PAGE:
When you get a title loan, your vehicle is the collateral. You use the vehicle's title to secure your loan. In doing so, the lender places a lien on the title. The lien indicates the lender has a legal claim to your vehicle until you repay your loan in full. You make regular payments on your title loan, including the principal and interest. Once you make the final payment on the loan, you request a release of the lien on your vehicle’s title.

After your lien is released and you update your title, you regain full ownership of your vehicle. You can sell it or transfer ownership without the lender putting any restrictions on the process.

A common question, however, is, can I get a second-lien title loan or registration loan, or can you have more than one title loan at the same time? Second-lien title loans are a possibility, but they depend on your state and the lender’s guidelines.

 

What Is a Second Lien Title Loan?

A second lien title loan is also called a second position title loan. In this situation, if you’re the borrower, you have an existing lien on your vehicle’s title. For example, you might still owe money on the auto loan you used to purchase the vehicle. If you seek another loan on that title, it will create a second lien on the same vehicle.

As part of the process, you apply for 2nd lien title loans with a different lender to get additional funding. The second lender might then assess the value of your vehicle and your financial situation. If you’re approved, the lender puts a second lien on the title.

Different lenders will have varying policies regarding second-lien title loans. Some are willing to offer a second lien if you have enough equity to secure the additional loan. Other lenders may not be willing to provide a loan if there’s currently a lien on your title or if you're applying for a title loan with expired registration. State regulations and laws can also play a significant role in this—some states prohibit multiple liens on the same vehicle.

If your title already has a primary lienholder, the second lender may coordinate with the first to ensure both parties agree to the arrangement. The first lienholder doesn’t, however, have to agree to let a second lien be placed on the title.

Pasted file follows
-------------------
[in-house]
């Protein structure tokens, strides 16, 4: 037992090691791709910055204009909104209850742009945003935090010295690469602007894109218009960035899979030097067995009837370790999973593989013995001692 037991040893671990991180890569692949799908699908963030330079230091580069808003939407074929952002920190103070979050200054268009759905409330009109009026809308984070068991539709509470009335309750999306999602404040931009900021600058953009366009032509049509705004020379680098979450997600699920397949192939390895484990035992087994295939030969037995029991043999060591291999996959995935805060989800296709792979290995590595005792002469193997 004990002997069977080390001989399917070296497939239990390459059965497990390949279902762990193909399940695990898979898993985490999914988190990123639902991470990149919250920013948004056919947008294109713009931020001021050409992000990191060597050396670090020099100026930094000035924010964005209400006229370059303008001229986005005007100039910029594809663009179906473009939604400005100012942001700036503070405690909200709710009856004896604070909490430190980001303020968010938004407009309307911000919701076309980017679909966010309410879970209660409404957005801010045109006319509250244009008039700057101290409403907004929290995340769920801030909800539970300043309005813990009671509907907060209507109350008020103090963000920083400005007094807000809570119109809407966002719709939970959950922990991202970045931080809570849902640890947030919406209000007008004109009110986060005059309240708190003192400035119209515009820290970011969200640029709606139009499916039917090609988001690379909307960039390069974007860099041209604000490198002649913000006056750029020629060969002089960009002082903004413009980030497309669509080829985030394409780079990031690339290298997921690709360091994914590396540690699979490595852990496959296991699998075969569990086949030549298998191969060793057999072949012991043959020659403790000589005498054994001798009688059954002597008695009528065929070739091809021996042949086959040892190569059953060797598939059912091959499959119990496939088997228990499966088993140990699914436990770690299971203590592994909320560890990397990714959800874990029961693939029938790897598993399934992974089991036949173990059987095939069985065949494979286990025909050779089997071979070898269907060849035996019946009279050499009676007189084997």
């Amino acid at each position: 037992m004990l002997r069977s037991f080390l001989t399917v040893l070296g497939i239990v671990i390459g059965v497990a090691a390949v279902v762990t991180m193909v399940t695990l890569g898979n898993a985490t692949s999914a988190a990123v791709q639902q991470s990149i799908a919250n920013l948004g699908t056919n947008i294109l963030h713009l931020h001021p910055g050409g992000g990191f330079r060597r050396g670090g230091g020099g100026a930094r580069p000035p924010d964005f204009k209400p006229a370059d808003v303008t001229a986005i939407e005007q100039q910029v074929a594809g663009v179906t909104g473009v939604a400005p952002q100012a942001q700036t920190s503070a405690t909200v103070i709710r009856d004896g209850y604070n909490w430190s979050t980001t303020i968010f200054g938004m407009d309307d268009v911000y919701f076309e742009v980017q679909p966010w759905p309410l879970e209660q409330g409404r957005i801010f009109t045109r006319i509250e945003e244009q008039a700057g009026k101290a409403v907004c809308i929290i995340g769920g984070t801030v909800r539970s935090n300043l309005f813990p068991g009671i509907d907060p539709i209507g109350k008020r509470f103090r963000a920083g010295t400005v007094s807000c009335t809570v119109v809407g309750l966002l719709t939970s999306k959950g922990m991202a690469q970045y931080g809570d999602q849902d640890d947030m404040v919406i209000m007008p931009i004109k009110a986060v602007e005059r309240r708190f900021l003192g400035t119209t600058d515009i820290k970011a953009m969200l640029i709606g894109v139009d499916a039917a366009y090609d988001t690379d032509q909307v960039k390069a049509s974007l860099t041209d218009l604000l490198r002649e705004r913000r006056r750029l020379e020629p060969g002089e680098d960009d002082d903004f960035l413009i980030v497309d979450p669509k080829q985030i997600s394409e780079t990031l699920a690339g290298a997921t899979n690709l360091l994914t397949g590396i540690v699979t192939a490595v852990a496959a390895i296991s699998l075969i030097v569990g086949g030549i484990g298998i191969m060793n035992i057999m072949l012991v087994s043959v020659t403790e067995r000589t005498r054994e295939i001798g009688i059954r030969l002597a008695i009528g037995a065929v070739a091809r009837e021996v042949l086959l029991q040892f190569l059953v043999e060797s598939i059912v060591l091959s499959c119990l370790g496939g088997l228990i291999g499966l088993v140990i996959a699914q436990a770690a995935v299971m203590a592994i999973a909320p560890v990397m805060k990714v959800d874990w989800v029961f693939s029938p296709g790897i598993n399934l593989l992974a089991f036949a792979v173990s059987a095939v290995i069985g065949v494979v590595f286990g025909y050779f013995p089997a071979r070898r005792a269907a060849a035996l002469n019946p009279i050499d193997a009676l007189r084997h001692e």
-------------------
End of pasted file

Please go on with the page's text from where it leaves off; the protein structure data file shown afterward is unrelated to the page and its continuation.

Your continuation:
Two customers considering a second lien title loan.  

How Can I Get a 2nd Lien Title Loan?

If you’re applying for 2nd lien title loans, your car’s equity calculation can end up being the biggest consideration. It determines how much you would be eligible to receive as a loan. Lenders are more likely to consider 2nd lien title loans if you have sufficient equity in your vehicle.

Your equity is a calculation where the lender will subtract whatever balance you owe on current loans that your vehicle is used as collateral for by the market value. That market value is current—not what you bought the car for.

If you did the calculations and had a total vehicle equity of $10,000, that would be the collateral value that your loan would be based on. The higher that remaining equity once you subtract existing liens, the more likely you are to get a second loan on top of the existing one.

 

How Do You Apply for a 2nd Lien Title Loan?

If you’re thinking about applying for a second lien title loan, there are a couple of things you can do to prepare for what's required with the application process, including:

  • Figure out the current market value of your car. You can do some research online to figure this out or get a professional appraisal.
  • Make sure you’re aware of the remaining balances on any loans currently secured by your vehicle.
  • Know lenders can have different equity requirements from one another.
  • Assess your financial situation and ensure that taking on a second loan is manageable.
  A few final notes about getting a second lien title loan:
  • Whoever the first lienholder is on your vehicle keeps the primary claim. If you were to default on your loan and it was repossessed and sold, then the first lienholder would get their proceeds first. Anything left would go toward the second lien.
  • Second-lien titles are riskier for the borrower and the lender, so they’re tougher to get than the first.
  • The second lien title loan might have a higher interest rate than the original because the lender faces more risk in this scenario.

If you’d like to learn more about getting 2nd lien title loans, Premier Title Loans can help, so reach out to learn more. Talking with us directly can help you understand all the rules and regulations for second-lien title loans, and we can go through the next step, given your specific situation.